We mentioned in an earlier post that the Belgian think tank Libera! awarded Dalrymple its Laudatio Prize of Liberty, which they award for “special merit in the fight for freedom”. The group has just posted the speeches from that event online.
There is a speech in Dutch by Kristof Van der Cruysse, the President of Libera!, here. Perhaps a Dutch-speaking reader could summarize it for us?
Dalrymple was introduced by Bart De Wever, the president of the largest political party in Belgium and the man who by rights should perhaps be Prime Minister of the country. De Wever considers Dalrymple his intellectual mentor, and several statements from his speech are worthy of note.
On the main lesson of Dalrymple’s work: “Social policies need to focus on the empowerment of people, if you really want to help them.”
On the essay (“Fans behaving badly are at the heart of selfish England”) that first got De Wever’s attention: “It cut straight to the heart of the social premises that founded the Purple government and therefore demonstrated to me that it was possible to translate a traditional liberal and moderate conservative discourse in a modern and socially relevant way. The publication of Life at the Bottom a year later strengthened that conviction and probably laid the foundation for my own modest attempts of being a columnist.”
On Dalrymple’s efforts fighting moral relativism: “I believe the significance of Theodore Dalrymple’s writings lie exactly in the exposure of this ideological masquerade. With every essay, another sham of political correctness is debunked. At the turn of the century, this was unheard of, maybe even unthinkable. Dr. Dalrymple was one of the first to voice an opposing opinion in a compulsive intellectual climate. He had obstacles to overcome and still is as much praised as lauded.”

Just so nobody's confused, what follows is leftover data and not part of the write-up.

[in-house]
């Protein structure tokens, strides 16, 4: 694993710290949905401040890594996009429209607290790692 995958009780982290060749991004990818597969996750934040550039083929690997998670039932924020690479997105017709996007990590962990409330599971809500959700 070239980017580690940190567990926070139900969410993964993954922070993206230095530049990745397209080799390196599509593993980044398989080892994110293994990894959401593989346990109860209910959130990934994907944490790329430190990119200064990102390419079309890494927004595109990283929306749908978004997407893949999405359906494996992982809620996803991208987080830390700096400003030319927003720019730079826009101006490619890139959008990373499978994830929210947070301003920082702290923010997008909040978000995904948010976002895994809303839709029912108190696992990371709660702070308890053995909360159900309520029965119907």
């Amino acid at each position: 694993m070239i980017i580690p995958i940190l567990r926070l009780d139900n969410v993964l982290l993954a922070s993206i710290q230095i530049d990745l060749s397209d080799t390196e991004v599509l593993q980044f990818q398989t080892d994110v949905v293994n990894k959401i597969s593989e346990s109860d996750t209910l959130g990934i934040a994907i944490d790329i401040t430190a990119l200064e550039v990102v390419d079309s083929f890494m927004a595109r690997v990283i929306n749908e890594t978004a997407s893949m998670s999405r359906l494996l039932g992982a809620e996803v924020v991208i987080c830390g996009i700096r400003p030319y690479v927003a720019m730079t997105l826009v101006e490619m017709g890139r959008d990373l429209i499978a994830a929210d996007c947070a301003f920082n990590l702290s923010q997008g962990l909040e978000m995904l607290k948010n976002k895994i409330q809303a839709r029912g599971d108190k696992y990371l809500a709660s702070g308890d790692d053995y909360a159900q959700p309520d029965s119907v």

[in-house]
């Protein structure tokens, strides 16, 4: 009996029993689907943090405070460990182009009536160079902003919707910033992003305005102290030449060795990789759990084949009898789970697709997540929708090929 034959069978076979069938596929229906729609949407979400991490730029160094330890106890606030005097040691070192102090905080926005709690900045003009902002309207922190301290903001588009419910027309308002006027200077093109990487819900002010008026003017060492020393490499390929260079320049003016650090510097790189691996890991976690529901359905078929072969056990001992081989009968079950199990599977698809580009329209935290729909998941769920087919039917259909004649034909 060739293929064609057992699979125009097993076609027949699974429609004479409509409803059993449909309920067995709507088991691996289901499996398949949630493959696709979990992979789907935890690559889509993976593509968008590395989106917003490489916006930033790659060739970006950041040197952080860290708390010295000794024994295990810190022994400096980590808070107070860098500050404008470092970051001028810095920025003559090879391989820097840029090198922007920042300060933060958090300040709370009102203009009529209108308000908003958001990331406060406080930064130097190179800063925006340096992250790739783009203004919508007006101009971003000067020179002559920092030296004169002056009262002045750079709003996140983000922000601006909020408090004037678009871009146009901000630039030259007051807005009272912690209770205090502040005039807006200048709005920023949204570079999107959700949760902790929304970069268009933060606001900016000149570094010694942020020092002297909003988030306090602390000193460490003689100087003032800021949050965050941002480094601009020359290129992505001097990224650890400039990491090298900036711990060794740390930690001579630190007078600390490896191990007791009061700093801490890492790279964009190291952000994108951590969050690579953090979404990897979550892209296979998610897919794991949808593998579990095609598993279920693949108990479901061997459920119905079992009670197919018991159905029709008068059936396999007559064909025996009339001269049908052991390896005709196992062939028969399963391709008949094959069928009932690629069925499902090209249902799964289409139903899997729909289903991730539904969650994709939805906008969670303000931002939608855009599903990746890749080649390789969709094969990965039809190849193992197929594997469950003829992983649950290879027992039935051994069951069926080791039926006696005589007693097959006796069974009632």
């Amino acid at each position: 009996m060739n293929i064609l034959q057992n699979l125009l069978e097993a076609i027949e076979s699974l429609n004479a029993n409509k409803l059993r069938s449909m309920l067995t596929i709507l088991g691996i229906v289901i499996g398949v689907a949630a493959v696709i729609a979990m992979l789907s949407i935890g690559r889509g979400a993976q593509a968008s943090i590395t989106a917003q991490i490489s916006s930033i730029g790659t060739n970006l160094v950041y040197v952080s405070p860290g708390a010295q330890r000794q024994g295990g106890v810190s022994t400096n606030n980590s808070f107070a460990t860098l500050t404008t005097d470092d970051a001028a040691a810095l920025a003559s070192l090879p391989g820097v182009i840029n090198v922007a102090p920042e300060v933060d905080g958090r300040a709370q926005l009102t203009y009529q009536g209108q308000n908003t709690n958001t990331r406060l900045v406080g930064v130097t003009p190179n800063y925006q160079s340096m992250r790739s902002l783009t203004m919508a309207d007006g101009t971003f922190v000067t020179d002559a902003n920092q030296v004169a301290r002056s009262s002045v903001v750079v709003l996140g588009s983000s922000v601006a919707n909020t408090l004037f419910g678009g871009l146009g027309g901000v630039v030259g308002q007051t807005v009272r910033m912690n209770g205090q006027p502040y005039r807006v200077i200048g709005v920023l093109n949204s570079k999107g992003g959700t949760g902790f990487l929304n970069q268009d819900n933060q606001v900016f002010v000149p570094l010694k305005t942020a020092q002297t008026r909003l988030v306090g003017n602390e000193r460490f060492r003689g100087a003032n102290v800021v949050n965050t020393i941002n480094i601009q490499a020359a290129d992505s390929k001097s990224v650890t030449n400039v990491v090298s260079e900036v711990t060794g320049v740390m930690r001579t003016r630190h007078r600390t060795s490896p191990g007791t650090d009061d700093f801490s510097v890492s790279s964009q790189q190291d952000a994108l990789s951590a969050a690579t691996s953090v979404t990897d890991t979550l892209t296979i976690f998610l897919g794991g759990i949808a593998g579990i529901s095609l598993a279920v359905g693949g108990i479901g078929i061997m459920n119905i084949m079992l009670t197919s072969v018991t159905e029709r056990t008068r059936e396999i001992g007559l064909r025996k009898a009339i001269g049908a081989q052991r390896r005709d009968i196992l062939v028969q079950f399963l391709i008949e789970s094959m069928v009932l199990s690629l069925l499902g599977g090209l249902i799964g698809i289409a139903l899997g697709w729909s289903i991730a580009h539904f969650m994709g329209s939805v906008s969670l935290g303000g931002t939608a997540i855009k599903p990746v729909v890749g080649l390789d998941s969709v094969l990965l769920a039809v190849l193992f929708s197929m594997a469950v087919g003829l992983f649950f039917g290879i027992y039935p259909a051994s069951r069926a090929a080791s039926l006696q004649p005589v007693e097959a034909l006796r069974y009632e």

De Wever’s speech is here.
Dalrymple’s Gustave de Molinari Lecture in acceptance of the award summarizes his criticisms of modern Western political thought, mostly by reference to Great Britain. I found these passages most interesting:
I have conducted little research that could be called scientific, and I am certainly not an academic. And I haven’t really even formulated a consistent philosophy or even tried to do so. And lack of theoretical rigour is an accusation often brought, perhaps justly, against British intellectual life and tradition, which is marked by an unformed empiricism. However, there are also certain advantages to such a tradition (which incidentally is now dying out, much to my own country’s detriment), one of the advantages being a refusal to view reality through the lens of an arcane and elaborate and much cherished theory…
Well, let me tell you what I regard as my most fundamental discovery (I mean it was a discovery for me, and not for anyone else in the rest of the world) that nevertheless quite a lot of people still find deeply shocking: that poor people, whether they be poor in the absolute or relative sense, are fully conscious human beings who are endowed with the capacity to think, to calculate, desire, make decisions and so forth, in the same way that more fortunately placed people do… [We] ought never to forget that those consequences [of being poor] are greatly affected and modified by the mentality of the poor, and that this mentality is itself affected not merely by material but more importantly by cultural circumstances, and above all by ideas.
Dalrymple’s speech is here.